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JCE ChemEd Xchange provides a place for sharing information and opinions. Currently, articles, blogs and reading lists from ChemEd X contributors are listed below. We plan to include other items that the community wishes to share through their contributions to ChemEd X.

Hal Harris's picture

A Mathematician at the Ballpark: Odds and Probabilities for Baseball Fans

Sun, 05/01/2005 - 01:00 -- Hal Harris

Back in the 1960's, I was captivated by "Percentage Baseball" by Earnshaw Cook. Now long out of print and a collector's item, this book was a forerunner of the "science" of SABRmetrics (after the Society for American Baseball Research) that refers to the scientific (statistical) evaluation of the game.

Hal Harris's picture

Dr. Joe & What You Didn't Know: 177 Fascinating Questions & Answers About the Chemistry of Everyday Life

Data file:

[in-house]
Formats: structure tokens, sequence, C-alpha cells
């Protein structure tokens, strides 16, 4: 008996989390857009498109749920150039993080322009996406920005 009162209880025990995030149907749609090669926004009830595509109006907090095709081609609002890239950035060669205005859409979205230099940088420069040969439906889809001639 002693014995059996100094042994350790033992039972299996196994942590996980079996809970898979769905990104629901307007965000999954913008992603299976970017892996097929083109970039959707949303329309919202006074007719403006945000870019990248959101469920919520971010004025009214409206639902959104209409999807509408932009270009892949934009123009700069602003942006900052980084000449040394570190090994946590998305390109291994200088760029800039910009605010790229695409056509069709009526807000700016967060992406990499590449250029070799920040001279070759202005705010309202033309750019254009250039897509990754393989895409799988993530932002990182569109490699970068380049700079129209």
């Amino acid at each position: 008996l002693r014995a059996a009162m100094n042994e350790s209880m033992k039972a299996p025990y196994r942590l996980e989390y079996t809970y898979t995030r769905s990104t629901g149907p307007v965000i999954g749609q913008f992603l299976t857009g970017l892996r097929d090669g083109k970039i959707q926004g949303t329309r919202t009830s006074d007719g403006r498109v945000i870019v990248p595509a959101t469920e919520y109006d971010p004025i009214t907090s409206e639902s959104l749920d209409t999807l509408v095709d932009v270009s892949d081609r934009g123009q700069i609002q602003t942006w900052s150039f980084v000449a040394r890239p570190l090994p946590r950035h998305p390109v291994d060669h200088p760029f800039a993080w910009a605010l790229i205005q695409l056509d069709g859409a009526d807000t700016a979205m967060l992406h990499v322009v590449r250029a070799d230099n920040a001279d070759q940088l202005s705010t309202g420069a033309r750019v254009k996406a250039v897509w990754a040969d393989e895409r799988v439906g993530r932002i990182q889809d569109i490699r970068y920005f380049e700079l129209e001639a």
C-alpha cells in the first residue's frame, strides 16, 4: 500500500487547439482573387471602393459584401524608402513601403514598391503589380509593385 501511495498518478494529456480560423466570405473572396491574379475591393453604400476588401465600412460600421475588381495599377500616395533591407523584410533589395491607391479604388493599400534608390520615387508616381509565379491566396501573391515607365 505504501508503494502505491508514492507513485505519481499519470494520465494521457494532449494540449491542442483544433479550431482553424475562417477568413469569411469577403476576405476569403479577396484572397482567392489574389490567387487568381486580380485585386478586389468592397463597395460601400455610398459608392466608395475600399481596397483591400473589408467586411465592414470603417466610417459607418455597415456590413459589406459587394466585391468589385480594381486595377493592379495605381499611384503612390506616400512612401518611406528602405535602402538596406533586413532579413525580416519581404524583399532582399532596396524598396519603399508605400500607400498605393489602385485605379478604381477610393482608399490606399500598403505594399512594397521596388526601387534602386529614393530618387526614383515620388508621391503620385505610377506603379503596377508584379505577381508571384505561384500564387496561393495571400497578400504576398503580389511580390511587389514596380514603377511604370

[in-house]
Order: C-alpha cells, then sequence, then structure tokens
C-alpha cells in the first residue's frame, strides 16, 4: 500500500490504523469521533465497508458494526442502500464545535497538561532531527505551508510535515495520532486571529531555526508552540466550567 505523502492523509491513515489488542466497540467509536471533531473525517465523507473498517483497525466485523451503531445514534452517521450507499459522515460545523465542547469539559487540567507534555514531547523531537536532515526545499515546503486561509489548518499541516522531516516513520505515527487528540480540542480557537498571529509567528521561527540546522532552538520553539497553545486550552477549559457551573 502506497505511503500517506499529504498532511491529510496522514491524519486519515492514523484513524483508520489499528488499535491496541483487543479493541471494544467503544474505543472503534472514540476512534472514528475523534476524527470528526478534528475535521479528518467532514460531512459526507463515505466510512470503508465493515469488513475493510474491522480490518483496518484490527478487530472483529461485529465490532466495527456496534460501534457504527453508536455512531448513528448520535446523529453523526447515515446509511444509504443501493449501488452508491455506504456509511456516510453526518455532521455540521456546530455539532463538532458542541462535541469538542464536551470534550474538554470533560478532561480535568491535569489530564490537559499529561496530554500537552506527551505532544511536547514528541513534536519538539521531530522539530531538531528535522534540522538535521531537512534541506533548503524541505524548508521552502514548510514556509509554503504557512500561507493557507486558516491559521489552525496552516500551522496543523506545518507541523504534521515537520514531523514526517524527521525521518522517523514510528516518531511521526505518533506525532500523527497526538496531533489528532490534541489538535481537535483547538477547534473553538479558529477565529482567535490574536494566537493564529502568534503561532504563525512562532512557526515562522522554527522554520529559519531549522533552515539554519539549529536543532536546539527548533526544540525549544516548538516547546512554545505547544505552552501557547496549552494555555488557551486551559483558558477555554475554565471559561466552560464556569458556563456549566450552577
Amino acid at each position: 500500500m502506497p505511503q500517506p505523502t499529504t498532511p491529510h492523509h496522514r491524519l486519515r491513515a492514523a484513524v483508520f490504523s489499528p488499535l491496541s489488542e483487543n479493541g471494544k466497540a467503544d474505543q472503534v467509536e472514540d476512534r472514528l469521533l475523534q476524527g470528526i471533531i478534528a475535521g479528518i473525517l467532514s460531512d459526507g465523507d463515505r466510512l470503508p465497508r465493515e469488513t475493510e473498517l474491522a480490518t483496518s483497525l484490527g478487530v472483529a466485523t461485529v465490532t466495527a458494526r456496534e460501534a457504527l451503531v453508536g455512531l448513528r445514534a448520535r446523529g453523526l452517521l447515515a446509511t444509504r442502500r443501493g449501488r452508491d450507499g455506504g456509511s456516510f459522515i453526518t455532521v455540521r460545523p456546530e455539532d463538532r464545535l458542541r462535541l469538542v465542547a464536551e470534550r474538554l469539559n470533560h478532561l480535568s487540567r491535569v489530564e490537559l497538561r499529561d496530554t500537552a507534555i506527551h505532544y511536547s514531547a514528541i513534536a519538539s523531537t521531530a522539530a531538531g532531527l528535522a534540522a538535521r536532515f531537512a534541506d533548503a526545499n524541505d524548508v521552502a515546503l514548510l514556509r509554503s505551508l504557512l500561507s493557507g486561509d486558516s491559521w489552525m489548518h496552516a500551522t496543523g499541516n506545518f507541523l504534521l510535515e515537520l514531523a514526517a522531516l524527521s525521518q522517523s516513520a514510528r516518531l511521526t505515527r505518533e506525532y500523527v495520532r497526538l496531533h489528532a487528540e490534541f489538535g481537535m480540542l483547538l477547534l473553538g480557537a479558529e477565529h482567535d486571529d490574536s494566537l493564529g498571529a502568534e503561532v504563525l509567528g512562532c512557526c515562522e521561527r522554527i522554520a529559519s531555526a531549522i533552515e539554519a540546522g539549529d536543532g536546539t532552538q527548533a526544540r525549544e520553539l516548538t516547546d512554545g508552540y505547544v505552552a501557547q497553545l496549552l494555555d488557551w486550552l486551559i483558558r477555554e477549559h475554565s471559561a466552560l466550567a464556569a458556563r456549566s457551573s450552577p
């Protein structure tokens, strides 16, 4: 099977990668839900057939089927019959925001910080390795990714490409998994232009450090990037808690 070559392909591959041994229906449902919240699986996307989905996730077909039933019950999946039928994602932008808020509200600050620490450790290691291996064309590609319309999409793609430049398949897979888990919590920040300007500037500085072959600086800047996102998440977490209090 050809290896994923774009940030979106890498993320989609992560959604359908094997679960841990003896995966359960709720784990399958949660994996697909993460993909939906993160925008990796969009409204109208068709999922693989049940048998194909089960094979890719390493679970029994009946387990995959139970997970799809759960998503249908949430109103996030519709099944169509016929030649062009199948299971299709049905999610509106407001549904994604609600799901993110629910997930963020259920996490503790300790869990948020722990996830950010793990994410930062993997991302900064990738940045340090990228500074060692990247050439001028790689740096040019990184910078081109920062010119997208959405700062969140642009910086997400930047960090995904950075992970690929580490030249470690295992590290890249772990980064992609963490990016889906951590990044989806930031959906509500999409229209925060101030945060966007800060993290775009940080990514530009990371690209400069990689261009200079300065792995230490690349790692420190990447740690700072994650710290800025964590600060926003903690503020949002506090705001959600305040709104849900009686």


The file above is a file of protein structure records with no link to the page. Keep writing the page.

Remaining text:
Wed, 12/01/2004 - 00:00 -- Hal Harris

Joe Schwarcz is the director of McGill University's Office for Science and Society, and he also hosts a popular radio show in Canada, in which he answers questions about science he has posed to his listeners. "Dr. Joe and What You Didn't Know" is the fourth in a series of books in which his answers are compiled.

Hal Harris's picture

The Curious Life of Robert Hooke: The Man Who Measured London

Wed, 09/01/2004 - 01:00 -- Hal Harris

Robert Hooke's name is familiar to most of us only because of "Hooke's Law", f = - kx, which describes the potential for a harmonic oscillator. I became aware of some of the other contributions of this remarkable man by reading one of Lisa Jardine's previous books, "Ingenious Pursuits", which was my pick for May, 2000.

Hal Harris's picture

What Einstein Told His Cook: Kitchen Science Explained

Sun, 08/01/2004 - 01:00 -- Hal Harris

Many have pointed out the similarity between the science of chemistry and the art of cooking. I'm sure that there is a lot of truth in that; some of the best amateur chefs I know are professional chemists. I don't happen to know any professional chefs who are amateur chemists, but Robert Wolke comes pretty close to that.

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